Monetarism with Chinese Characteristics

19 Pages Posted: 3 Jun 2017

Date Written: February 14, 2017

Abstract

Monetarism is often misunderstood, overlooked, forgotten, or even derided. Yet its basic logic, resting on the quantity theory of money, is evident and remains important in a world of pure fiat monies. Most major central banks have abandoned monetary targeting in favor of setting interest rates to achieve long-run price stability and full employment. China is an exception. Since 1998, the People’s Bank of China (PBC) has used money growth targets to help guide monetary policy aimed at preventing socially disruptive inflation and maintaining growth of nominal income. However, the PBC is subject to oversight by the State Council; the financial system is dominated by state-owned banks; capital markets are highly regulated; and interest rates and exchange rates are distorted. Thus, China’s monetarism is best described as “monetarism with Chinese characteristics.”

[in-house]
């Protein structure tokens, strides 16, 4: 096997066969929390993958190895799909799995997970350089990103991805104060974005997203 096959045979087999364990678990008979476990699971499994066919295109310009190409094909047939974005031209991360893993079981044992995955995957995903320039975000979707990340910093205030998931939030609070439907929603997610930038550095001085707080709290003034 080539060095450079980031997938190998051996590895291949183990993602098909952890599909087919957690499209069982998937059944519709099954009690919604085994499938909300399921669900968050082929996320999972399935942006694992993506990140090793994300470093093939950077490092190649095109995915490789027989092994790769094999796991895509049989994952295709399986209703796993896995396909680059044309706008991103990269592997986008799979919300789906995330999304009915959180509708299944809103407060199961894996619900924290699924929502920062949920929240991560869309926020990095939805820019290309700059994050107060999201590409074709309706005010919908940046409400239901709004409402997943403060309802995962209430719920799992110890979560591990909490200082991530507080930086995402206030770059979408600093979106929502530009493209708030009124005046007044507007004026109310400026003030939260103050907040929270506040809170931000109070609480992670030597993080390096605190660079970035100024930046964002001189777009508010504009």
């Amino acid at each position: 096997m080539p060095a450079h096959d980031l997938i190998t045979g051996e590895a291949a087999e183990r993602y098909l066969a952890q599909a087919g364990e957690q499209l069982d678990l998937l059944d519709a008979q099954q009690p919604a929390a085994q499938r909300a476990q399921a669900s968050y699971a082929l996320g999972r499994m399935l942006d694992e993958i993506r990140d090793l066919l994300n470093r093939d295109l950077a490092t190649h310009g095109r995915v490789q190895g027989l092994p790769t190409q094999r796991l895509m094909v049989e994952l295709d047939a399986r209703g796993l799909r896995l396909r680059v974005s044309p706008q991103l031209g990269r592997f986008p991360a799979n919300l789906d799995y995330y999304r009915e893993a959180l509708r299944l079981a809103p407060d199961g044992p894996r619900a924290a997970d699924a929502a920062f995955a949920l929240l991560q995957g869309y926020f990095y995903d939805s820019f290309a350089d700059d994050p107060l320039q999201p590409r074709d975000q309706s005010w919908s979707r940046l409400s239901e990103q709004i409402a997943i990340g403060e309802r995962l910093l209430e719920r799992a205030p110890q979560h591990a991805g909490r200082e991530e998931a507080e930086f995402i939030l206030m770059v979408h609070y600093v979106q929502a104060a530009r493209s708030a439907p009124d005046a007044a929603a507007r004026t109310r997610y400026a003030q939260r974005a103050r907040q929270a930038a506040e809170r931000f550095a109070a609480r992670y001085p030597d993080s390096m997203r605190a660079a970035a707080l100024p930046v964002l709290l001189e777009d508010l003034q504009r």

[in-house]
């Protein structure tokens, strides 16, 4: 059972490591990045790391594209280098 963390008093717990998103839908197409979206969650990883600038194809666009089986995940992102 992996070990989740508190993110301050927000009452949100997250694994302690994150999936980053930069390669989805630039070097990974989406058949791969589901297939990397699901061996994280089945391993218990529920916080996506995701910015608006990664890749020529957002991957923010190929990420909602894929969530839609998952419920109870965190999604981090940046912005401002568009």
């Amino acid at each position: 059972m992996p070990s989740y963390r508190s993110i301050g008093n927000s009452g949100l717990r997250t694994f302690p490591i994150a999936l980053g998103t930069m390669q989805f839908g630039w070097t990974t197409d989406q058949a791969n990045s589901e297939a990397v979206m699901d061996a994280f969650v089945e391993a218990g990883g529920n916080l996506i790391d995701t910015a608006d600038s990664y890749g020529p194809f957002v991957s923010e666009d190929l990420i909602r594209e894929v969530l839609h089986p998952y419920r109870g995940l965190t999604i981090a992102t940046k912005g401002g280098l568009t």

This article gives an overview of the basic tenets of monetarism, contrasts monetary policy making at the Federal Reserve with that employed by the PBC, examines financial repression in China, and offers some lessons learned from the operation of the monetary transmission mechanism under China’s system of monetary targeting and financial repression. While the M1 money multiplier is robust in China, it has collapsed in the United States since the use of unconventional monetary policy. Both China and the United States would benefit from the adoption of an explicit monetary rule, the depoliticization of credit allocation, and market-determined interest rates.

Keywords: Monetary Policy, China, People's Bank of China

JEL Classification: E00, E4, E52, E58

Suggested Citation

Institute, Cato and Dorn, James A., Monetarism with Chinese Characteristics (February 14, 2017). CATO Working Paper No. 42, Available at SSRN: https://ssrn.com/abstract=2979411 or http://dx.doi.org/10.2139/ssrn.2979411

Cato Institute (Contact Author)

Cato Institute ( email )

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James A. Dorn

Cato Institute ( email )

1000 Massachusetts Avenue, N.W.
Washington, DC 20001-5403
United States

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